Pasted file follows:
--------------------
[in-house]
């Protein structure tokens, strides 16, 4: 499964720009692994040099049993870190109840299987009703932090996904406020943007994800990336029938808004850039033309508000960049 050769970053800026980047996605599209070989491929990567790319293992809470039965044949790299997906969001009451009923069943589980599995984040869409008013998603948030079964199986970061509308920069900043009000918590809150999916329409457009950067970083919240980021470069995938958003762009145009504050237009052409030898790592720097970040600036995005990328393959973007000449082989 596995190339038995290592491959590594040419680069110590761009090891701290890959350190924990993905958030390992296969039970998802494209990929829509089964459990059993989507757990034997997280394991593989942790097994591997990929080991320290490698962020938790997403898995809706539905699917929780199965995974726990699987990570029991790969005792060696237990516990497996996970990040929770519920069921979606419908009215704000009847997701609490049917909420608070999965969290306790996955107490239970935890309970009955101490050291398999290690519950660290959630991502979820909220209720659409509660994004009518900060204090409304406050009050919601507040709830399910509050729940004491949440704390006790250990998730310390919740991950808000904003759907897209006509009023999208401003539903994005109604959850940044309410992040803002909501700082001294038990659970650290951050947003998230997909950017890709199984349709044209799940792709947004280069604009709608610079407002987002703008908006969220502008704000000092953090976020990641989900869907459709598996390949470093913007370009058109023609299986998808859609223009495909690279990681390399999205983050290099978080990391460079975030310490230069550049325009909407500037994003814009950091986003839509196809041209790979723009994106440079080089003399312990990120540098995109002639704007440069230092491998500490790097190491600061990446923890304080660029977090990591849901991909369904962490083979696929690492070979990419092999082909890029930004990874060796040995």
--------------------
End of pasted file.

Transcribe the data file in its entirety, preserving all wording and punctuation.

[in-house]
């Protein structure tokens, strides 16, 4: 499964720009692994040099049993870190109840299987009703932090996904406020943007994800990336029938808004850039033309508000960049 050769970053800026980047996605599209070989491929990567790319293992809470039965044949790299997906969001009451009923069943589980599995984040869409008013998603948030079964199986970061509308920069900043009000918590809150999916329409457009950067970083919240980021470069995938958003762009145009504050237009052409030898790592720097970040600036995005990328393959973007000449082989 596995190339038995290592491959590594040419680069110590761009090891701290890959350190924990993905958030390992296969039970998802494209990929829509089964459990059993989507757990034997997280394991593989942790097994591997990929080991320290490698962020938790997403898995809706539905699917929780199965995974726990699987990570029991790969005792060696237990516990497996996970990040929770519920069921979606419908009215704000009847997701609490049917909420608070999965969290306790996955107490239970935890309970009955101490050291398999290690519950660290959630991502979820909220209720659409509660994004009518900060204090409304406050009050919601507040709830399910509050729940004491949440704390006790250990998730310390919740991950808000904003759907897209006509009023999208401003539903994005109604959850940044309410992040803002909501700082001294038990659970650290951050947003998230997909950017890709199984349709044209799940792709947004280069604009709608610079407002987002703008908006969220502008704000000092953090976020990641989900869907459709598996390949470093913007370009058109023609299986998808859609223009495909690279990681390399999205983050290099978080990391460079975030310490230069550049325009909407500037994003814009950091986003839509196809041209790979723009994106440079080089003399312990990120540098995109002639704007440069230092491998500490790097190491600061990446923890304080660029977090990591849901991909369904962490083979696929690492070979990419092999082909890029930004990874060796040995």